<> on October 30, 2017 in New York City.


NORTH FACE’S OLYMPIC EFFORT: Starting with eight or nine freeskiers, executives from The North Face brainstormed in Boulder, Colo. for U.S. uniforms for the 2018 Winter Olympics. The team aimed to build upon its experience from the 2014 Winter Games in Sochi, which was the first time freeskiing was an Olympic sport. Wanting to connect with the athletes and gather more feedback about how the Sochi uniforms performed, the North Face team quizzed the athletes about what their experiences were like competing, qualifying for the Sochi Olympics and actually being there, according to TNF’s senior product director for Mountain Sports Dan Ramos.

One takeaway was that all of the athletes really loved being able to customize their own look and create their own individuality, which can be valuable in a sport that is measured by six judges rather than time or speed, he said. For the upcoming Winter Games in Pyeongchang, there will be 60-plus pieces for the American freeskiers to choose from. This time, the athletes requested more earthy, organic tones that are patriotic, as well. As the designs were fine-tuned, four athletes helped to see things through — Devin Logan, Maddie Bowman, Aaron Blunck and Tom Wallisch.

With their double-front flips, backflips to stomp and big-air seeking stunts, slope-style and half-pipe skiers have greater maneuverability needs than most winter athletes. “One of the things that terrifies us most as a product team is the uniform should be the last thing that the freeskiers are worrying about when they’re competing. If something is not fitting right, we don’t want that to get into the psyche of an athlete as they’re preparing for this big stage.” Logan, an Olympic silver medalist, said, “We’re all put on the same course, but your individuality and your look are definitely what stands out in the judges’ eyes.…Being able to not look exactly the same as my competitor, but to have my own look, is a huge key thing in my sport.”

The actual Olympic uniforms will not be sold to the general public. However, next month The North Face’s International collection, which embodies the team spirit of freeski, will make its debut featuring representations of the U.S., South Korea and international. In addition, the brand’s Legacy collection will be a takedown of the uniforms with some elements that are similar to what the Olympians will wear. Those Legacy pieces will be sold via The North Face stores and Dick’s Sporting Goods starting in December.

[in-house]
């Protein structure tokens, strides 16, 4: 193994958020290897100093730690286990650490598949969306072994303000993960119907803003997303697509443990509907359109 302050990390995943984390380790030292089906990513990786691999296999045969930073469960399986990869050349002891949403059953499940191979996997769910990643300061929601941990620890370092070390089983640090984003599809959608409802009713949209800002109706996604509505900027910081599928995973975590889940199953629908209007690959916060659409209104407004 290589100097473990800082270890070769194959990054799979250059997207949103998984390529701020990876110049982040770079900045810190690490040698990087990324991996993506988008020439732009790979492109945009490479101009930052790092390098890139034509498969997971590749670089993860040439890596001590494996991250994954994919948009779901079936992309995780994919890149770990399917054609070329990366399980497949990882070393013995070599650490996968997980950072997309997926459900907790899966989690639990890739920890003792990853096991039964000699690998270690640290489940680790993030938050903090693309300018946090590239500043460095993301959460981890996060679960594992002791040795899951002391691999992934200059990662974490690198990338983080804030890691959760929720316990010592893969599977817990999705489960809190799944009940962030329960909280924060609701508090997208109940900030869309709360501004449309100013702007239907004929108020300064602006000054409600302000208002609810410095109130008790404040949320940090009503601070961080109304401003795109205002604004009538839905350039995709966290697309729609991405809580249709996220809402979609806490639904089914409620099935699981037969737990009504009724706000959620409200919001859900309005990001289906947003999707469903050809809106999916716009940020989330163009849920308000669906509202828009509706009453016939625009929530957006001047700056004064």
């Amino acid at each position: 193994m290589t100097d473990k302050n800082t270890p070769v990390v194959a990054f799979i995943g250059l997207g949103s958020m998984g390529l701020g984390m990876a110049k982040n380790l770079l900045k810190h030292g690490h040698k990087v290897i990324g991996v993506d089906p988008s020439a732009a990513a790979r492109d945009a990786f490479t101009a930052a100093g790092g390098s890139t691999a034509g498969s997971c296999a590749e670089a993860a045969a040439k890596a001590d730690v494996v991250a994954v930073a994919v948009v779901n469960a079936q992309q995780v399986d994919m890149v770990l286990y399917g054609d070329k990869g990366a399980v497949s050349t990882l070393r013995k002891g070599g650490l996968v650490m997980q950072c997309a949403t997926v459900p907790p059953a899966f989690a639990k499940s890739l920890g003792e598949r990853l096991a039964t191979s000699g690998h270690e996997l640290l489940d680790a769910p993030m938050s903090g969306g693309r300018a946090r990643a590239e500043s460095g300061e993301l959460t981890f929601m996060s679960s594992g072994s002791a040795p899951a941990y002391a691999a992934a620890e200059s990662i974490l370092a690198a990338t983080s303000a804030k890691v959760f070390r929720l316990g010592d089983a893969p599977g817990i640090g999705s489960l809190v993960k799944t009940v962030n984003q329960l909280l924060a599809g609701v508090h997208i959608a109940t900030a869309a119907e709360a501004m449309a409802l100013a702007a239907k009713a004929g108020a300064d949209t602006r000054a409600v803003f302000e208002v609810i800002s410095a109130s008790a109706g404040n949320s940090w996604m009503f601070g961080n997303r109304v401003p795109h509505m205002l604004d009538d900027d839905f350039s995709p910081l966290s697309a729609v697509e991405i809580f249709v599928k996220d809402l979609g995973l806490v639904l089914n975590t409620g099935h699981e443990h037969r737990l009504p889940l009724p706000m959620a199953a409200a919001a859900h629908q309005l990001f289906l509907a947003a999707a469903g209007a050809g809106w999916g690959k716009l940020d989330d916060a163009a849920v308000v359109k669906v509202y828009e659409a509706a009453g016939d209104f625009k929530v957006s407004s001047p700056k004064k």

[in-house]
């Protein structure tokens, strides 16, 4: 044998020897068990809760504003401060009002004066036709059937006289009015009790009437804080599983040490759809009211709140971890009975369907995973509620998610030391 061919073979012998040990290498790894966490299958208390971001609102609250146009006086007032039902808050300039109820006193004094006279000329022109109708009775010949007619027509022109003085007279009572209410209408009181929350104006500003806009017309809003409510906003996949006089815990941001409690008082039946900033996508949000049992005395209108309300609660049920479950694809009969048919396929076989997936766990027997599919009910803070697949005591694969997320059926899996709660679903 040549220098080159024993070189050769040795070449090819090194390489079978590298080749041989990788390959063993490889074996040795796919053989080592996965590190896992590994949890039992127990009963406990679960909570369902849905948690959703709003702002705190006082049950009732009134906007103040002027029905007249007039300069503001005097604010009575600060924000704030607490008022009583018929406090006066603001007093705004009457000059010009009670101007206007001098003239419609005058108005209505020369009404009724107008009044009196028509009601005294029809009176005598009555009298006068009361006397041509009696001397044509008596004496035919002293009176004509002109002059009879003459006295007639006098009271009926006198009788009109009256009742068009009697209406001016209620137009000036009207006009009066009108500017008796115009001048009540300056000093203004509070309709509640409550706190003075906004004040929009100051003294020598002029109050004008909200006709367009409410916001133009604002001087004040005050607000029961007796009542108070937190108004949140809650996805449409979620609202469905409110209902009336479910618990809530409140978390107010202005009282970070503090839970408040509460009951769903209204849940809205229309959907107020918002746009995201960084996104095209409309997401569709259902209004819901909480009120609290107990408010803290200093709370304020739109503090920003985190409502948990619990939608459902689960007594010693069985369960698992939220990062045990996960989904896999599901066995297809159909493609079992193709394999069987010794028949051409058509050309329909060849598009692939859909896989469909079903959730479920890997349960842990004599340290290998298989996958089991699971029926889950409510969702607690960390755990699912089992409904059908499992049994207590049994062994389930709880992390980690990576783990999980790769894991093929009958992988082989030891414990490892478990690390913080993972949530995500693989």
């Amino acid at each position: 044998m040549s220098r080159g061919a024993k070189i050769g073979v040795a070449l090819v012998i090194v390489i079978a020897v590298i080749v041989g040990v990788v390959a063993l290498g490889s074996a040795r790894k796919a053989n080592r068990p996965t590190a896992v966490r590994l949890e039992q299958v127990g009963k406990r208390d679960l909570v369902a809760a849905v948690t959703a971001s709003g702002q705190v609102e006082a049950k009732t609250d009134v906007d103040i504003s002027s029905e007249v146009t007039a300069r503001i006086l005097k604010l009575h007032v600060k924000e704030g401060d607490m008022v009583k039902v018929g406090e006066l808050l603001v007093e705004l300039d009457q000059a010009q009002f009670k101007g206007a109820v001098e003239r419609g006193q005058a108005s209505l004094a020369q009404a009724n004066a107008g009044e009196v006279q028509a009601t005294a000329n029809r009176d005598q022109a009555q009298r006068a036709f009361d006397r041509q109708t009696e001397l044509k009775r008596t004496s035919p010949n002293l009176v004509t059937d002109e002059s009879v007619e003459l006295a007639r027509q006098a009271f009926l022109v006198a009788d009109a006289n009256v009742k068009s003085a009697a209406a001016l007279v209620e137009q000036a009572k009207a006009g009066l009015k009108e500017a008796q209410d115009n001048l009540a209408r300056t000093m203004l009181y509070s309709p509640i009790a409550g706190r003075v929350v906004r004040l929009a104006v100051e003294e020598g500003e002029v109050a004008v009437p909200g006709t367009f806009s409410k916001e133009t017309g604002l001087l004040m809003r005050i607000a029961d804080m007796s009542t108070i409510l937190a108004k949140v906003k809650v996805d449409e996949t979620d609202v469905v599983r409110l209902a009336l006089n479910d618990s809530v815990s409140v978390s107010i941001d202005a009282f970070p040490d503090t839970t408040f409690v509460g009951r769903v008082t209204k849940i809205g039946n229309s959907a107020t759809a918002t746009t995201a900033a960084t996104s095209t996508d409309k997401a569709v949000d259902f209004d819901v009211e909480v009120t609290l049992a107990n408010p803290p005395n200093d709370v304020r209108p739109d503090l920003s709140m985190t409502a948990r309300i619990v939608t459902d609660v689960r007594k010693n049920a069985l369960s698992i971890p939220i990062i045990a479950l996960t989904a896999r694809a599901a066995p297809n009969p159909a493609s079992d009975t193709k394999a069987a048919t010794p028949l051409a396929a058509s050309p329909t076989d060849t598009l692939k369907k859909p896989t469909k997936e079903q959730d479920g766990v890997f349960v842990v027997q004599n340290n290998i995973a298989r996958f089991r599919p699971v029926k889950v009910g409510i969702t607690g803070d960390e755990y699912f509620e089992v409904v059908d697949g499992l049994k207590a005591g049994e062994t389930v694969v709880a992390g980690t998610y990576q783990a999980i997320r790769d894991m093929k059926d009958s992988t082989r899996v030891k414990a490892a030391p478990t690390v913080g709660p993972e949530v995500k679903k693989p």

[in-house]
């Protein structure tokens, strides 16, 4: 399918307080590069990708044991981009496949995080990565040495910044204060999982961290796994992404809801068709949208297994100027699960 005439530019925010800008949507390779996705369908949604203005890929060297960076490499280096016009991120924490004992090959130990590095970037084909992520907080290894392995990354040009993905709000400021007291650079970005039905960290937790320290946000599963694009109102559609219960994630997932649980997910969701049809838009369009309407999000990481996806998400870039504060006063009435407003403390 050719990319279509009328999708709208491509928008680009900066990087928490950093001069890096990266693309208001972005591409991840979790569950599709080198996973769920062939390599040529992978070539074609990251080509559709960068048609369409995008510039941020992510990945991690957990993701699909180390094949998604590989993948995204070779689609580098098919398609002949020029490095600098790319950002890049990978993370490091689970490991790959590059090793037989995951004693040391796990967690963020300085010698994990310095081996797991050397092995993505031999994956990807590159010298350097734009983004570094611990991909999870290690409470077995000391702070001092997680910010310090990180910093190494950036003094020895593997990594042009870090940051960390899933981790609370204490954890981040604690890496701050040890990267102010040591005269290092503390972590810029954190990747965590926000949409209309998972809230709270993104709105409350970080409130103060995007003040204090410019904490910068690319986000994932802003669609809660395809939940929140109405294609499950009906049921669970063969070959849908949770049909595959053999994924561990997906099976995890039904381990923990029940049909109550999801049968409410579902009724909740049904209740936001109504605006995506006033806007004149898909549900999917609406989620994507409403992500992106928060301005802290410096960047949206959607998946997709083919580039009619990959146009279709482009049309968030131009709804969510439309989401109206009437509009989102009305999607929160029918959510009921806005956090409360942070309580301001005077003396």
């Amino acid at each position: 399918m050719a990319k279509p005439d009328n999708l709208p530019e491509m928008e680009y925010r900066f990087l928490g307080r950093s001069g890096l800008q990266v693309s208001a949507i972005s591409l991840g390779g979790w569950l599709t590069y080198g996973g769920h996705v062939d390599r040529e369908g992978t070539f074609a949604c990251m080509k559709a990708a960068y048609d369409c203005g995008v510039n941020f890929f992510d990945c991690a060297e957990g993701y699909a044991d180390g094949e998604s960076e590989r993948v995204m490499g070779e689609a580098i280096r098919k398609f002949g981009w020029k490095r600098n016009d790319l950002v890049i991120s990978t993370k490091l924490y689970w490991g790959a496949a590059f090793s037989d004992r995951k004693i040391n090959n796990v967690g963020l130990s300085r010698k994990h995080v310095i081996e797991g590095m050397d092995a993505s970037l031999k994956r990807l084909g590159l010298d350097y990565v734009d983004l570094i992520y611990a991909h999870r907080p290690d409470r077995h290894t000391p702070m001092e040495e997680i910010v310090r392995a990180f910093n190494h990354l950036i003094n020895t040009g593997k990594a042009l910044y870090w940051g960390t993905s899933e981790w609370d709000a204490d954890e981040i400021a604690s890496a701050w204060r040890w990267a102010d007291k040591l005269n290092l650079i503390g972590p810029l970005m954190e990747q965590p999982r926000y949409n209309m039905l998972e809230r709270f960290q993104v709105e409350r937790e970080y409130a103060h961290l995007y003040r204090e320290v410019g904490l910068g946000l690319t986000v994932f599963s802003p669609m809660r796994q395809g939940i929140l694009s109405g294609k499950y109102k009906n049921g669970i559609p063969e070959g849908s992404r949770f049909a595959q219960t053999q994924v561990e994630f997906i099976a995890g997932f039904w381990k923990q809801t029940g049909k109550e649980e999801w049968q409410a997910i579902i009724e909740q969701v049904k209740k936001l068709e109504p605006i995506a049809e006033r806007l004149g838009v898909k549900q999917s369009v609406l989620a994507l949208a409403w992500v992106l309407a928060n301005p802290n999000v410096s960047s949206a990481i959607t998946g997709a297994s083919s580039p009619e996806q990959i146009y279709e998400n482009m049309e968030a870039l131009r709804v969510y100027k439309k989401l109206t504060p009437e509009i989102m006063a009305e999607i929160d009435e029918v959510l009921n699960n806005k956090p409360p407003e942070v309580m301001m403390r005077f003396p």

With five qualification events starting in December at Copper Mountain, Logan said, “Right now, the scariest thing is that our Olympic team is not named yet. We’re very aware that we have to qualify for the sport. Right now the scariest thing is seeing these uniforms, getting excited and crossing your fingers that you’ll be there wearing one.”

Accustomed to spending six hours a day training on the mountain, Logan said, “Mentally, it’s pretty exhausting, but I have been doing it for years, so I’m not going to stop now.…The best thing about my job is that it doesn’t feel overwhelming at the time when you’re on the mountain skiing with our friends and teammates, time flies by so fast. Most days you just want to keep going, but you can’t because the lifts are closing and it’s getting dark out.

For more from WWD on The North Face and apparel for the Olympics, see:

The North Face’s New Campaign Supports Building Walls

The North Face Celebrates All the Faces of Exploration

Lacoste Unveils French Olympic Team Getup

Fila Becomes Official Sponsor of Netherlands Olympic Team

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